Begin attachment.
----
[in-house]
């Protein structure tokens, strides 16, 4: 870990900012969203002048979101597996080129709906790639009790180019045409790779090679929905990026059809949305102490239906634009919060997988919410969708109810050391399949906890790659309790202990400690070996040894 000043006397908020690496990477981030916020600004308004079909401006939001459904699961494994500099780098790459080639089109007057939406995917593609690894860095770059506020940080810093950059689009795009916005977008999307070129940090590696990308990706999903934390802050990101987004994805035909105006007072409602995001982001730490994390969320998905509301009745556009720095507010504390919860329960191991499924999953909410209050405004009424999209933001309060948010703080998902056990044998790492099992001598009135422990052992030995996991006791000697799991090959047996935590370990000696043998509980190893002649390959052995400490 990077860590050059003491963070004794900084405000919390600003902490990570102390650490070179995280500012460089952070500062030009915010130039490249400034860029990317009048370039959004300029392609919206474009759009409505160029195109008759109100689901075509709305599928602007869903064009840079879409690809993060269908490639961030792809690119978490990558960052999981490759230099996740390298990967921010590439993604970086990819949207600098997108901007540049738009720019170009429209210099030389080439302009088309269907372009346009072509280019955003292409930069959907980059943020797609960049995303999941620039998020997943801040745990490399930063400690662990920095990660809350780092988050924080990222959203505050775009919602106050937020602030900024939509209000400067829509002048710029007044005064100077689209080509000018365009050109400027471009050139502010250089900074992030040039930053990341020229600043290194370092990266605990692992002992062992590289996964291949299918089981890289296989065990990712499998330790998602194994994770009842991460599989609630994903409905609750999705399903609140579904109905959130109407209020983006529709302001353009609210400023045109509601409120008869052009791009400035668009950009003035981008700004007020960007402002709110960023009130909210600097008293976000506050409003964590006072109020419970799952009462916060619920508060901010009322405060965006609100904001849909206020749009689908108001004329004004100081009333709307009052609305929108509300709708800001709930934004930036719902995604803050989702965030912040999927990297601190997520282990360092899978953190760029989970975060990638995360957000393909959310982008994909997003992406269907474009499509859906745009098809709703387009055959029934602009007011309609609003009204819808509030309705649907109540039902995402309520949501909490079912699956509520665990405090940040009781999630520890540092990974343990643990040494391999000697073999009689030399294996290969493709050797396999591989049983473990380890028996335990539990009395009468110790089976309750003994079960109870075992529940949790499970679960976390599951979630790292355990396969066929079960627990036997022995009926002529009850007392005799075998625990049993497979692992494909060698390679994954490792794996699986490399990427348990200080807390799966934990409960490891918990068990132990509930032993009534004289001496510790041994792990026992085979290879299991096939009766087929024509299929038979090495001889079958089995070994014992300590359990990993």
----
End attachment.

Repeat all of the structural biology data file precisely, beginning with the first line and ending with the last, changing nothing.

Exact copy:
[in-house]
């Protein structure tokens, strides 16, 4: 870990900012969203002048979101597996080129709906790639009790180019045409790779090679929905990026059809949305102490239906634009919060997988919410969708109810050391399949906890790659309790202990400690070996040894 000043006397908020690496990477981030916020600004308004079909401006939001459904699961494994500099780098790459080639089109007057939406995917593609690894860095770059506020940080810093950059689009795009916005977008999307070129940090590696990308990706999903934390802050990101987004994805035909105006007072409602995001982001730490994390969320998905509301009745556009720095507010504390919860329960191991499924999953909410209050405004009424999209933001309060948010703080998902056990044998790492099992001598009135422990052992030995996991006791000697799991090959047996935590370990000696043998509980190893002649390959052995400490 990077860590050059003491963070004794900084405000919390600003902490990570102390650490070179995280500012460089952070500062030009915010130039490249400034860029990317009048370039959004300029392609919206474009759009409505160029195109008759109100689901075509709305599928602007869903064009840079879409690809993060269908490639961030792809690119978490990558960052999981490759230099996740390298990967921010590439993604970086990819949207600098997108901007540049738009720019170009429209210099030389080439302009088309269907372009346009072509280019955003292409930069959907980059943020797609960049995303999941620039998020997943801040745990490399930063400690662990920095990660809350780092988050924080990222959203505050775009919602106050937020602030900024939509209000400067829509002048710029007044005064100077689209080509000018365009050109400027471009050139502010250089900074992030040039930053990341020229600043290194370092990266605990692992002992062992590289996964291949299918089981890289296989065990990712499998330790998602194994994770009842991460599989609630994903409905609750999705399903609140579904109905959130109407209020983006529709302001353009609210400023045109509601409120008869052009791009400035668009950009003035981008700004007020960007402002709110960023009130909210600097008293976000506050409003964590006072109020419970799952009462916060619920508060901010009322405060965006609100904001849909206020749009689908108001004329004004100081009333709307009052609305929108509300709708800001709930934004930036719902995604803050989702965030912040999927990297601190997520282990360092899978953190760029989970975060990638995360957000393909959310982008994909997003992406269907474009499509859906745009098809709703387009055959029934602009007011309609609003009204819808509030309705649907109540039902995402309520949501909490079912699956509520665990405090940040009781999630520890540092990974343990643990040494391999000697073999009689030399294996290969493709050797396999591989049983473990380890028996335990539990009395009468110790089976309750003994079960109870075992529940949790499970679960976390599951979630790292355990396969066929079960627990036997022995009926002529009850007392005799075998625990049993497979692992494909060698390679994954490792794996699986490399990427348990200080807390799966934990409960490891918990068990132990509930032993009534004289001496510790041994792990026992085979290879299991096939009766087929024509299929038979090495001889079958089995070994014992300590359990990993």